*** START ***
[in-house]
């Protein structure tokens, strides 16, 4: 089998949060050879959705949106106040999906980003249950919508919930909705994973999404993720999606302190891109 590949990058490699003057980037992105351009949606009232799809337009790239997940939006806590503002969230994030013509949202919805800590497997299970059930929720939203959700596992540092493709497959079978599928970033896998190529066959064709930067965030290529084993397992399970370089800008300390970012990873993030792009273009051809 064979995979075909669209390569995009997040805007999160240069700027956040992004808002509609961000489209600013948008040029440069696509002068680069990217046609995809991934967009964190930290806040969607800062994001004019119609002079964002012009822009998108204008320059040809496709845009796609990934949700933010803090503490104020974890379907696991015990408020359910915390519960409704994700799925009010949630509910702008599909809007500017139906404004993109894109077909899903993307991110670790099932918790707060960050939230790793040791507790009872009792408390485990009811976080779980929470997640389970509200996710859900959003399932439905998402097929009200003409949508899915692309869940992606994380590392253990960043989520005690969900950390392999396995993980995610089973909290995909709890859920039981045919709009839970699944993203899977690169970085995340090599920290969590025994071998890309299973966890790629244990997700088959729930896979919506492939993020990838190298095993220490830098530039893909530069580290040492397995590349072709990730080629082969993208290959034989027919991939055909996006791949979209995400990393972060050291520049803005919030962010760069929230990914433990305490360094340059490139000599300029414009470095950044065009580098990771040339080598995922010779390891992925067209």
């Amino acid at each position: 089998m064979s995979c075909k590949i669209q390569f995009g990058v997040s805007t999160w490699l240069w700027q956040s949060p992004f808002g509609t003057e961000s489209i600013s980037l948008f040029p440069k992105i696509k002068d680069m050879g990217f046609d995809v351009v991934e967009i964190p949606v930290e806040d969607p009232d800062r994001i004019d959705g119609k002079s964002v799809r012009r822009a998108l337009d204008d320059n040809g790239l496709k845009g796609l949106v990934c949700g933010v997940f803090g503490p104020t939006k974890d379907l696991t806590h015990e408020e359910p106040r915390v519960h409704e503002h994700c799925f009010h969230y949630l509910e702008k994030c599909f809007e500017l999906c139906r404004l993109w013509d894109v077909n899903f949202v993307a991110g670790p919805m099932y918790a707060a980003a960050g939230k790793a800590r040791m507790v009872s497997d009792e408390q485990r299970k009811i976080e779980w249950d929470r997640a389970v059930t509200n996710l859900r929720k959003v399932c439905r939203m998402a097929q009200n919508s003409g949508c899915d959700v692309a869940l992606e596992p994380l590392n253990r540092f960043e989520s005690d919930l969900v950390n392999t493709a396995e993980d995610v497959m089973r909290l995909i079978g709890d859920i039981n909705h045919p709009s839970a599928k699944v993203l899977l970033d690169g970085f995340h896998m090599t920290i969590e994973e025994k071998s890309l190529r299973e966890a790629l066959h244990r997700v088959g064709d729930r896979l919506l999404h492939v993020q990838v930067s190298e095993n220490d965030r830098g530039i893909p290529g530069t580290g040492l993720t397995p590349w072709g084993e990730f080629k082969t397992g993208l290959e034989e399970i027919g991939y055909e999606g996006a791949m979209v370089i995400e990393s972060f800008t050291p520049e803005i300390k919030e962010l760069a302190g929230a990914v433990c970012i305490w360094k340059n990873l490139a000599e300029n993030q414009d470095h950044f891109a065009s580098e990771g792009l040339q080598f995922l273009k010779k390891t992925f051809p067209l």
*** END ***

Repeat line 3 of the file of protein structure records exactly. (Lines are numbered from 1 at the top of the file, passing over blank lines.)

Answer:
């Amino acid at each position: 089998m064979s995979c075909k590949i669209q390569f995009g990058v997040s805007t999160w490699l240069w700027q956040s949060p992004f808002g509609t003057e961000s489209i600013s980037l948008f040029p440069k992105i696509k002068d680069m050879g990217f046609d995809v351009v991934e967009i964190p949606v930290e806040d969607p009232d800062r994001i004019d959705g119609k002079s964002v799809r012009r822009a998108l337009d204008d320059n040809g790239l496709k845009g796609l949106v990934c949700g933010v997940f803090g503490p104020t939006k974890d379907l696991t806590h015990e408020e359910p106040r915390v519960h409704e503002h994700c799925f009010h969230y949630l509910e702008k994030c599909f809007e500017l999906c139906r404004l993109w013509d894109v077909n899903f949202v993307a991110g670790p919805m099932y918790a707060a980003a960050g939230k790793a800590r040791m507790v009872s497997d009792e408390q485990r299970k009811i976080e779980w249950d929470r997640a389970v059930t509200n996710l859900r929720k959003v399932c439905r939203m998402a097929q009200n919508s003409g949508c899915d959700v692309a869940l992606e596992p994380l590392n253990r540092f960043e989520s005690d919930l969900v950390n392999t493709a396995e993980d995610v497959m089973r909290l995909i079978g709890d859920i039981n909705h045919p709009s839970a599928k699944v993203l899977l970033d690169g970085f995340h896998m090599t920290i969590e994973e025994k071998s890309l190529r299973e966890a790629l066959h244990r997700v088959g064709d729930r896979l919506l999404h492939v993020q990838v930067s190298e095993n220490d965030r830098g530039i893909p290529g530069t580290g040492l993720t397995p590349w072709g084993e990730f080629k082969t397992g993208l290959e034989e399970i027919g991939y055909e999606g996006a791949m979209v370089i995400e990393s972060f800008t050291p520049e803005i300390k919030e962010l760069a302190g929230a990914v433990c970012i305490w360094k340059n990873l490139a000599e300029n993030q414009d470095h950044f891109a065009s580098e990771g792009l040339q080598f995922l273009k010779k390891t992925f051809p067209l």